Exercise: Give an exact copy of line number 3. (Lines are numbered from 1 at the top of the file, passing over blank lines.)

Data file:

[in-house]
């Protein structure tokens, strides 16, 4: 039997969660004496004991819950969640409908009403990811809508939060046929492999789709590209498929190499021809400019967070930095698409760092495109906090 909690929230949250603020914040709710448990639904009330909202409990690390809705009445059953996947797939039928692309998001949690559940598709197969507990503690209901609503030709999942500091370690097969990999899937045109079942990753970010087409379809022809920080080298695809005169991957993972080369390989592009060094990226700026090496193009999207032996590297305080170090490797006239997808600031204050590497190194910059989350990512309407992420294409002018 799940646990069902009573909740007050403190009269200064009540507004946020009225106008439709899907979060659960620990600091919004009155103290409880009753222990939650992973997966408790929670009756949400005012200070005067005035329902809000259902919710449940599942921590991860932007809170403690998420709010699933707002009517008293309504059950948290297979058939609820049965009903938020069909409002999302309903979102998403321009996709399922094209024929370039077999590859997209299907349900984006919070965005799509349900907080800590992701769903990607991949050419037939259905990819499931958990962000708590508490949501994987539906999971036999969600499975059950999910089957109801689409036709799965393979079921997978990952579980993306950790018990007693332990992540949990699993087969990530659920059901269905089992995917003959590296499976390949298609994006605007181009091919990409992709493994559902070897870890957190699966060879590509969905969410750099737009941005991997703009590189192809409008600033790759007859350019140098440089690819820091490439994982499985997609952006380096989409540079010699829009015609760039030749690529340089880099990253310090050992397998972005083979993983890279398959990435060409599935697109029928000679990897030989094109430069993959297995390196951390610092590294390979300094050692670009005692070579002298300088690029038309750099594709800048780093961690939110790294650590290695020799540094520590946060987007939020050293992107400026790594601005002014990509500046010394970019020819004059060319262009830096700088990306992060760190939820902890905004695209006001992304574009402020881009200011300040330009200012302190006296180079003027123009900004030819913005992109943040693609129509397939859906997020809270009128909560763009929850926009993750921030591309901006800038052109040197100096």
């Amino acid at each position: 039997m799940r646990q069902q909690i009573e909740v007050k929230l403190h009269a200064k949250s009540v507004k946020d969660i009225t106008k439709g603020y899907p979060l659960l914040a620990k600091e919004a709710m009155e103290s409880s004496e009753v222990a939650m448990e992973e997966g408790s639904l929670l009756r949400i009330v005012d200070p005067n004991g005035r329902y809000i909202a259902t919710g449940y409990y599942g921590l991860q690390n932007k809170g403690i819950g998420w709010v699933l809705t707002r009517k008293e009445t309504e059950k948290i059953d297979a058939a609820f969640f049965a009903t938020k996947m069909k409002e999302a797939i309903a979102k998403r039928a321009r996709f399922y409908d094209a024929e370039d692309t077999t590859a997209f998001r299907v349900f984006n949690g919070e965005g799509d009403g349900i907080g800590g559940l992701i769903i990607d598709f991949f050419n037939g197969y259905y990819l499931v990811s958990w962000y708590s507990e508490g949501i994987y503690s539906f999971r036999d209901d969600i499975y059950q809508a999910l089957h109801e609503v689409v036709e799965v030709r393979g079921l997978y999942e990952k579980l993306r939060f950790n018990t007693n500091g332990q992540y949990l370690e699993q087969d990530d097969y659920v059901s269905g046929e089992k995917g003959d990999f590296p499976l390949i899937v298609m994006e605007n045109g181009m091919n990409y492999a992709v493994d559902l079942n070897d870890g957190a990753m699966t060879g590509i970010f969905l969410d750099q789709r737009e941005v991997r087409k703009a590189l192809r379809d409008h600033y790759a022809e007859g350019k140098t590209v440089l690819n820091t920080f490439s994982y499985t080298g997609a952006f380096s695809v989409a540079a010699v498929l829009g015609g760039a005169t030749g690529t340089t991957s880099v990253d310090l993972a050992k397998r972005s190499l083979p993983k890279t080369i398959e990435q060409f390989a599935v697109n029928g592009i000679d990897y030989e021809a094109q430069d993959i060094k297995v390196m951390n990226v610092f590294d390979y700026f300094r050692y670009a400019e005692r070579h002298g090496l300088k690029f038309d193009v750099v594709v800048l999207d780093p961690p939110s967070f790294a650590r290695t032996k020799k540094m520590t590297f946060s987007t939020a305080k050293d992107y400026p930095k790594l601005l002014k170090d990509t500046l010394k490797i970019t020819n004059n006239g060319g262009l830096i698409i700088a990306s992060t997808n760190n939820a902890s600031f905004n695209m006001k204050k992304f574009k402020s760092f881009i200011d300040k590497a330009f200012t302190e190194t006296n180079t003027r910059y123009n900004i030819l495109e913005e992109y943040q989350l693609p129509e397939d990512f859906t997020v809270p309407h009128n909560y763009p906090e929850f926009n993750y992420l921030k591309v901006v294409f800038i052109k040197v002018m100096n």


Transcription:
């Amino acid at each position: 039997m799940r646990q069902q909690i009573e909740v007050k929230l403190h009269a200064k949250s009540v507004k946020d969660i009225t106008k439709g603020y899907p979060l659960l914040a620990k600091e919004a709710m009155e103290s409880s004496e009753v222990a939650m448990e992973e997966g408790s639904l929670l009756r949400i009330v005012d200070p005067n004991g005035r329902y809000i909202a259902t919710g449940y409990y599942g921590l991860q690390n932007k809170g403690i819950g998420w709010v699933l809705t707002r009517k008293e009445t309504e059950k948290i059953d297979a058939a609820f969640f049965a009903t938020k996947m069909k409002e999302a797939i309903a979102k998403r039928a321009r996709f399922y409908d094209a024929e370039d692309t077999t590859a997209f998001r299907v349900f984006n949690g919070e965005g799509d009403g349900i907080g800590g559940l992701i769903i990607d598709f991949f050419n037939g197969y259905y990819l499931v990811s958990w962000y708590s507990e508490g949501i994987y503690s539906f999971r036999d209901d969600i499975y059950q809508a999910l089957h109801e609503v689409v036709e799965v030709r393979g079921l997978y999942e990952k579980l993306r939060f950790n018990t007693n500091g332990q992540y949990l370690e699993q087969d990530d097969y659920v059901s269905g046929e089992k995917g003959d990999f590296p499976l390949i899937v298609m994006e605007n045109g181009m091919n990409y492999a992709v493994d559902l079942n070897d870890g957190a990753m699966t060879g590509i970010f969905l969410d750099q789709r737009e941005v991997r087409k703009a590189l192809r379809d409008h600033y790759a022809e007859g350019k140098t590209v440089l690819n820091t920080f490439s994982y499985t080298g997609a952006f380096s695809v989409a540079a010699v498929l829009g015609g760039a005169t030749g690529t340089t991957s880099v990253d310090l993972a050992k397998r972005s190499l083979p993983k890279t080369i398959e990435q060409f390989a599935v697109n029928g592009i000679d990897y030989e021809a094109q430069d993959i060094k297995v390196m951390n990226v610092f590294d390979y700026f300094r050692y670009a400019e005692r070579h002298g090496l300088k690029f038309d193009v750099v594709v800048l999207d780093p961690p939110s967070f790294a650590r290695t032996k020799k540094m520590t590297f946060s987007t939020a305080k050293d992107y400026p930095k790594l601005l002014k170090d990509t500046l010394k490797i970019t020819n004059n006239g060319g262009l830096i698409i700088a990306s992060t997808n760190n939820a902890s600031f905004n695209m006001k204050k992304f574009k402020s760092f881009i200011d300040k590497a330009f200012t302190e190194t006296n180079t003027r910059y123009n900004i030819l495109e913005e992109y943040q989350l693609p129509e397939d990512f859906t997020v809270p309407h009128n909560y763009p906090e929850f926009n993750y992420l921030k591309v901006v294409f800038i052109k040197v002018m100096n």